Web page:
Building Virtual Spaces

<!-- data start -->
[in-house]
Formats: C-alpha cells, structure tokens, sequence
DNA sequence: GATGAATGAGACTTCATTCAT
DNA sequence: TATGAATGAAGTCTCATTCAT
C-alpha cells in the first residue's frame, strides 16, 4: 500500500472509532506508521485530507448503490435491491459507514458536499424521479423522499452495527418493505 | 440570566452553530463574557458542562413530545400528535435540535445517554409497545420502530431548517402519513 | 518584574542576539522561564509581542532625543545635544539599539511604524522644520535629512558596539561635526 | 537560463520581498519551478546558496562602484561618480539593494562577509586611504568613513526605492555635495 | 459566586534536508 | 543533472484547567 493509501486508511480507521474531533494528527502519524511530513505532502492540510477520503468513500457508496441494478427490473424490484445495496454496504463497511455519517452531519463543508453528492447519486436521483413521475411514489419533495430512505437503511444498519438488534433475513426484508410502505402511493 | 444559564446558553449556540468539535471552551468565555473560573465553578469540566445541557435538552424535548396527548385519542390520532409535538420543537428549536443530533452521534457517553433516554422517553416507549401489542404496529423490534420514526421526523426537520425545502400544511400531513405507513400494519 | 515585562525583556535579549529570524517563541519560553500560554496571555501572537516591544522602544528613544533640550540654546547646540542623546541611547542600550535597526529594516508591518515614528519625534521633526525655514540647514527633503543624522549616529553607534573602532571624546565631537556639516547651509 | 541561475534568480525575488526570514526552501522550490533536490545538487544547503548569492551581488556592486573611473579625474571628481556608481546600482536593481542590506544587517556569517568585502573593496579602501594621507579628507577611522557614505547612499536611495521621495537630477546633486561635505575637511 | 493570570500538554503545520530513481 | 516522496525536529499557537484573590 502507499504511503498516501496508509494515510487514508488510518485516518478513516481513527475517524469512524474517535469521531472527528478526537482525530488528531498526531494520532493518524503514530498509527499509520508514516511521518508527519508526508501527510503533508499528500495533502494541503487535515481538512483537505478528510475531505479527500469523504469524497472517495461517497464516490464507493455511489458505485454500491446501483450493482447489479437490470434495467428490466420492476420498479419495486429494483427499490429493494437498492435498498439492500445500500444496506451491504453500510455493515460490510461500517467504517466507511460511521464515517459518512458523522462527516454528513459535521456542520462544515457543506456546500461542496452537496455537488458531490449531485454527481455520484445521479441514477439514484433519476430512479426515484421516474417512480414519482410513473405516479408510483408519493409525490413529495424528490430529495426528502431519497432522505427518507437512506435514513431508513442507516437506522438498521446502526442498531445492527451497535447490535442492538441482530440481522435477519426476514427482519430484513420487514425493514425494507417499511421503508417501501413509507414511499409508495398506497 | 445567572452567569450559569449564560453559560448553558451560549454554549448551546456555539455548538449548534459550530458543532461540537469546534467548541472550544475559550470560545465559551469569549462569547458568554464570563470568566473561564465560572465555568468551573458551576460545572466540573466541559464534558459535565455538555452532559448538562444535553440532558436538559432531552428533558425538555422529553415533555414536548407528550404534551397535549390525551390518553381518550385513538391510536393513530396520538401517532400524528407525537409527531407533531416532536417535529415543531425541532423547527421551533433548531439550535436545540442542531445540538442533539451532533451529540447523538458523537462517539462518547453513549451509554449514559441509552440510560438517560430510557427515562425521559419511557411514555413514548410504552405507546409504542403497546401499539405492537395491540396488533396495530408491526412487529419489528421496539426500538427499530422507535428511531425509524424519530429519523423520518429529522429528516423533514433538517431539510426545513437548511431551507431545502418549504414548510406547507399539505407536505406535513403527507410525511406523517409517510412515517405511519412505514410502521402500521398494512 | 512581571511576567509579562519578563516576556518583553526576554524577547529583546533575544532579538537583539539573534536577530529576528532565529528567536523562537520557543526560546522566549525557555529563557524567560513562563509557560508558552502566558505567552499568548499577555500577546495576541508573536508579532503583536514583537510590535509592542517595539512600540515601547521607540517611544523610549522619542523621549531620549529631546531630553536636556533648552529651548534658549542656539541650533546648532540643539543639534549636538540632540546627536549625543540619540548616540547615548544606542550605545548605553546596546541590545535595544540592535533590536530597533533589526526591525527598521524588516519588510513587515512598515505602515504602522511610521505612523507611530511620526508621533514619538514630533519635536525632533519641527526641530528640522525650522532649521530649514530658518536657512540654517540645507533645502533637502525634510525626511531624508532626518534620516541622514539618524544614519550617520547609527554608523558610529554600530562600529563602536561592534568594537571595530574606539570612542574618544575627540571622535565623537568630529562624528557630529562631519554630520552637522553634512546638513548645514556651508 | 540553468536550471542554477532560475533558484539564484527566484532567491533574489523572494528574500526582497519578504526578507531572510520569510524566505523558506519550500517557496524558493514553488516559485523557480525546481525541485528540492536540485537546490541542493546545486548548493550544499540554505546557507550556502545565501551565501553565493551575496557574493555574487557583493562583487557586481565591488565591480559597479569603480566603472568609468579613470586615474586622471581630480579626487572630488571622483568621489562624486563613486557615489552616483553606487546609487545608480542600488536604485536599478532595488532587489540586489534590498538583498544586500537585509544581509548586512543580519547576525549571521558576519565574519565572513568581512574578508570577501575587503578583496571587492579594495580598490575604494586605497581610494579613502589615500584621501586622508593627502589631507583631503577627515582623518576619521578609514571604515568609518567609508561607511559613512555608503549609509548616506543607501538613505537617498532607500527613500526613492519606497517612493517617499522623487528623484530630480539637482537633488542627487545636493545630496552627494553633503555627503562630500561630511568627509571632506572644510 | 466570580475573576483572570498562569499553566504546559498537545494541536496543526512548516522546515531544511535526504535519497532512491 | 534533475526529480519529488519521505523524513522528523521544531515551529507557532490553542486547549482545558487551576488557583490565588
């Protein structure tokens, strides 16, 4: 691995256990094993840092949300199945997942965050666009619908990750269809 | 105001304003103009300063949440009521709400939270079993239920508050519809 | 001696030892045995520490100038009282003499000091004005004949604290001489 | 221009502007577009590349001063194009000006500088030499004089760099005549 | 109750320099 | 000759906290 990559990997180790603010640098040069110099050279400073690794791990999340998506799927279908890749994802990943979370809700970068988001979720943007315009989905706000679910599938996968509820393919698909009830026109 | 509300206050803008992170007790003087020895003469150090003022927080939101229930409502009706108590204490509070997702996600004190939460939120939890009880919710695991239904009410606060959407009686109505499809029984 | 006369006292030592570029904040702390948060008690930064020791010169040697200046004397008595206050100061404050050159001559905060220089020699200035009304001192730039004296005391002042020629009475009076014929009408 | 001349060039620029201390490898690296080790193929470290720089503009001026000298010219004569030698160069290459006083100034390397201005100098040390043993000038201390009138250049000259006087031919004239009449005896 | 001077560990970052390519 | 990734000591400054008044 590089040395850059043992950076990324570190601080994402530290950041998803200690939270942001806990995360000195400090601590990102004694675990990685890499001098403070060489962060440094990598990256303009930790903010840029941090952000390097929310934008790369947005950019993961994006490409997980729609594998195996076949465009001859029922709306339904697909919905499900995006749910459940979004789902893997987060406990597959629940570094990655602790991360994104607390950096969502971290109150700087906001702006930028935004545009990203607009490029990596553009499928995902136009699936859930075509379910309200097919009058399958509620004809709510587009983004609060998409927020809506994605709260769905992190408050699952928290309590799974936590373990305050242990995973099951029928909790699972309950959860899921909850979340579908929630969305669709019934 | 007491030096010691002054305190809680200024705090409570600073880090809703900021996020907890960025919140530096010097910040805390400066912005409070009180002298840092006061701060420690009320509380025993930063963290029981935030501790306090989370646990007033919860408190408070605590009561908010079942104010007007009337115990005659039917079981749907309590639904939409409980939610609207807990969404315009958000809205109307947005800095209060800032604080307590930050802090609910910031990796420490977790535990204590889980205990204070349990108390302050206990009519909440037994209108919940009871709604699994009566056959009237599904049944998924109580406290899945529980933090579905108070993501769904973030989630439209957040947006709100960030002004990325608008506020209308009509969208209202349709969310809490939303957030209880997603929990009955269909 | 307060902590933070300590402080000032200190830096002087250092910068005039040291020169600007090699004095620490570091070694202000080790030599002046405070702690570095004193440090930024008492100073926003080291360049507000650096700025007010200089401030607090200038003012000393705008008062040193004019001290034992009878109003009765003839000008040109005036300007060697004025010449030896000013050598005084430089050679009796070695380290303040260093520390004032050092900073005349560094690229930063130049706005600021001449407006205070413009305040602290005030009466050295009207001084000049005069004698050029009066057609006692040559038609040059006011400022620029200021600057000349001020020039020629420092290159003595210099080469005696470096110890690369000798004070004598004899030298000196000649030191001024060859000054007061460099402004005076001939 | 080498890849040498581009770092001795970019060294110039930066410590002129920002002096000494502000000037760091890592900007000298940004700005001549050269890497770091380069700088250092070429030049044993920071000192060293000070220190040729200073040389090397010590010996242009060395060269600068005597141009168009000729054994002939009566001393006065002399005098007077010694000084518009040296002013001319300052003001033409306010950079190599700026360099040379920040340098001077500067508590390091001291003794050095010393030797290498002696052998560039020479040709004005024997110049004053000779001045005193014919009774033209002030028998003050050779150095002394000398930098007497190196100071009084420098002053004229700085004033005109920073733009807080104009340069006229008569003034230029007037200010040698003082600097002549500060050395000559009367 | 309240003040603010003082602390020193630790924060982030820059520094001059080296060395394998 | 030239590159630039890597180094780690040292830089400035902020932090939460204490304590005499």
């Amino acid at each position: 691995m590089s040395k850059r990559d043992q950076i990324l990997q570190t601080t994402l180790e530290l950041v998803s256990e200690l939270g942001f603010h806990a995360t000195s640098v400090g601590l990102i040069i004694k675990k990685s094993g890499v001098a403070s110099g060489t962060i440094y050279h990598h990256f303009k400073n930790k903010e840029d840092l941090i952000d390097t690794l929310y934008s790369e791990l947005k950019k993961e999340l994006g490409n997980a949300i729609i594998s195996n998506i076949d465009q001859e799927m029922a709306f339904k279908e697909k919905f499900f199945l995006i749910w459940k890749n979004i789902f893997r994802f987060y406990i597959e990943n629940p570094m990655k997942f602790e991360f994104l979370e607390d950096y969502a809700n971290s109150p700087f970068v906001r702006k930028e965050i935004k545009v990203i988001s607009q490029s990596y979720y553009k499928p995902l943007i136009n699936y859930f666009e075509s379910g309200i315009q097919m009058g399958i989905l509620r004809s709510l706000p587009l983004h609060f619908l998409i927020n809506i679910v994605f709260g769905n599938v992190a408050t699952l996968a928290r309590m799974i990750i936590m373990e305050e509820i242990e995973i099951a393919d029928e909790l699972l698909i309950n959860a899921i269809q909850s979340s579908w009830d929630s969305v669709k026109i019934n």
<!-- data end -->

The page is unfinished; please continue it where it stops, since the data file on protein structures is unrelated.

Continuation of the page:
The percentage of young women choosing educational paths leading to science and technology-based employment has been dropping for several years [1, 2]. In our view, the core cause for this phenomenon is a lack of interest and social support on the part of the girls and their families and not a lack of ability. The specific aim of this paper is to evaluate the utility of building virtual environments in influencing girls’ interest in computer-related educational paths and careers. This is evaluated through an intervention, or action-research, in the form of a class named Gaming for Girls. This class was offered to middle and high school girls three times over the years 2005–2006. We assert playing and developing computer games can lead to the acquisition of tangible IT skills and a higher sense of self-efficacy in terms of computer use. In particular, we discuss intervention methods that aim at changing socialization patterns by bringing girls into an all-girl classroom, reducing game violence by altering the forms of game action, and removing potentially negative character designs by allowing girls to design characters and game interaction themselves. We assert that within the information economy, playing video games is an advantage.